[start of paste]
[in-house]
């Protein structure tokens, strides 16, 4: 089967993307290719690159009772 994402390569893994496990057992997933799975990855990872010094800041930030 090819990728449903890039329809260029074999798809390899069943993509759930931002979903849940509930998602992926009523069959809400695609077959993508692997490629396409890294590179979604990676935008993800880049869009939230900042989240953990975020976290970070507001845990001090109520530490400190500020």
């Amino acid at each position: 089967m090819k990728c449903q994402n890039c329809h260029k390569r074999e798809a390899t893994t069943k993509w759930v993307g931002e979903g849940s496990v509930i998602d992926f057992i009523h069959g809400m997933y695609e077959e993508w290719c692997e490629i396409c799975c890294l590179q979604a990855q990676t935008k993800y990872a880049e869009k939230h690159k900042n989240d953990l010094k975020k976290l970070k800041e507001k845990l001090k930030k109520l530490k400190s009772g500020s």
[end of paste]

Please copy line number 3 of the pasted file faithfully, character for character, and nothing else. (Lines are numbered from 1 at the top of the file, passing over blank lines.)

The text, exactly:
């Amino acid at each position: 089967m090819k990728c449903q994402n890039c329809h260029k390569r074999e798809a390899t893994t069943k993509w759930v993307g931002e979903g849940s496990v509930i998602d992926f057992i009523h069959g809400m997933y695609e077959e993508w290719c692997e490629i396409c799975c890294l590179q979604a990855q990676t935008k993800y990872a880049e869009k939230h690159k900042n989240d953990l010094k975020k976290l970070k800041e507001k845990l001090k930030k109520l530490k400190s009772g500020s």